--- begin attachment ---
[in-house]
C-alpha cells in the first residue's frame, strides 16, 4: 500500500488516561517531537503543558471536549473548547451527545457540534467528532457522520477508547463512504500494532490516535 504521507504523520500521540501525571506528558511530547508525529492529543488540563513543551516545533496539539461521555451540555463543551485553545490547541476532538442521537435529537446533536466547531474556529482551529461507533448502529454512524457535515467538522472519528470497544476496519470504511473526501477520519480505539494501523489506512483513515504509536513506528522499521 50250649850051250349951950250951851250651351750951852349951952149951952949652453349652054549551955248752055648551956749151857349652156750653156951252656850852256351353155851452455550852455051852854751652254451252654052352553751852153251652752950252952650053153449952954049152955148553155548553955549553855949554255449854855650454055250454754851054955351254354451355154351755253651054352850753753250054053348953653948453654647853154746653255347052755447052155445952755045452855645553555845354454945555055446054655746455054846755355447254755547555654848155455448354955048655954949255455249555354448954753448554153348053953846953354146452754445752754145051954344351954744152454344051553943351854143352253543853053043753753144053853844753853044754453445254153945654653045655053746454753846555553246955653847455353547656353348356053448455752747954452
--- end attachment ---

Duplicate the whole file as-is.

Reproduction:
[in-house]
C-alpha cells in the first residue's frame, strides 16, 4: 500500500488516561517531537503543558471536549473548547451527545457540534467528532457522520477508547463512504500494532490516535 504521507504523520500521540501525571506528558511530547508525529492529543488540563513543551516545533496539539461521555451540555463543551485553545490547541476532538442521537435529537446533536466547531474556529482551529461507533448502529454512524457535515467538522472519528470497544476496519470504511473526501477520519480505539494501523489506512483513515504509536513506528522499521 50250649850051250349951950250951851250651351750951852349951952149951952949652453349652054549551955248752055648551956749151857349652156750653156951252656850852256351353155851452455550852455051852854751652254451252654052352553751852153251652752950252952650053153449952954049152955148553155548553955549553855949554255449854855650454055250454754851054955351254354451355154351755253651054352850753753250054053348953653948453654647853154746653255347052755447052155445952755045452855645553555845354454945555055446054655746455054846755355447254755547555654848155455448354955048655954949255455249555354448954753448554153348053953846953354146452754445752754145051954344351954744152454344051553943351854143352253543853053043753753144053853844753853044754453445254153945654653045655053746454753846555553246955653847455353547656353348356053448455752747954452